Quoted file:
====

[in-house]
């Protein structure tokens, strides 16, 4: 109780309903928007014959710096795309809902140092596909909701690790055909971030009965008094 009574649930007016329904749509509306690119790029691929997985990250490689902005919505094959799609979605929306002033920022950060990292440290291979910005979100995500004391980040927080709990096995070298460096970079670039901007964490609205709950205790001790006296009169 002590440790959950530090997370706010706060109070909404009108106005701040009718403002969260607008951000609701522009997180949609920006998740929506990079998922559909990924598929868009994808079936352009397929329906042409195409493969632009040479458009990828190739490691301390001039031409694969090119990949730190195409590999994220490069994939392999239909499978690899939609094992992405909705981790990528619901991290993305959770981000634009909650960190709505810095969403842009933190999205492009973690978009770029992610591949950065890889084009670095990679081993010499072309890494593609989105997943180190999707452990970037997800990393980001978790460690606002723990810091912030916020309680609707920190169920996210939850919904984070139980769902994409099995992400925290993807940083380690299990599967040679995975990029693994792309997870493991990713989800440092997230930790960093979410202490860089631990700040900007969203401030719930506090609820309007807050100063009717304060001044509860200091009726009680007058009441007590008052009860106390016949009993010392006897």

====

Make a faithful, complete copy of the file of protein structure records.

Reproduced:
[in-house]
């Protein structure tokens, strides 16, 4: 109780309903928007014959710096795309809902140092596909909701690790055909971030009965008094 009574649930007016329904749509509306690119790029691929997985990250490689902005919505094959799609979605929306002033920022950060990292440290291979910005979100995500004391980040927080709990096995070298460096970079670039901007964490609205709950205790001790006296009169 002590440790959950530090997370706010706060109070909404009108106005701040009718403002969260607008951000609701522009997180949609920006998740929506990079998922559909990924598929868009994808079936352009397929329906042409195409493969632009040479458009990828190739490691301390001039031409694969090119990949730190195409590999994220490069994939392999239909499978690899939609094992992405909705981790990528619901991290993305959770981000634009909650960190709505810095969403842009933190999205492009973690978009770029992610591949950065890889084009670095990679081993010499072309890494593609989105997943180190999707452990970037997800990393980001978790460690606002723990810091912030916020309680609707920190169920996210939850919904984070139980769902994409099995992400925290993807940083380690299990599967040679995975990029693994792309997870493991990713989800440092997230930790960093979410202490860089631990700040900007969203401030719930506090609820309007807050100063009717304060001044509860200091009726009680007058009441007590008052009860106390016949009993010392006897």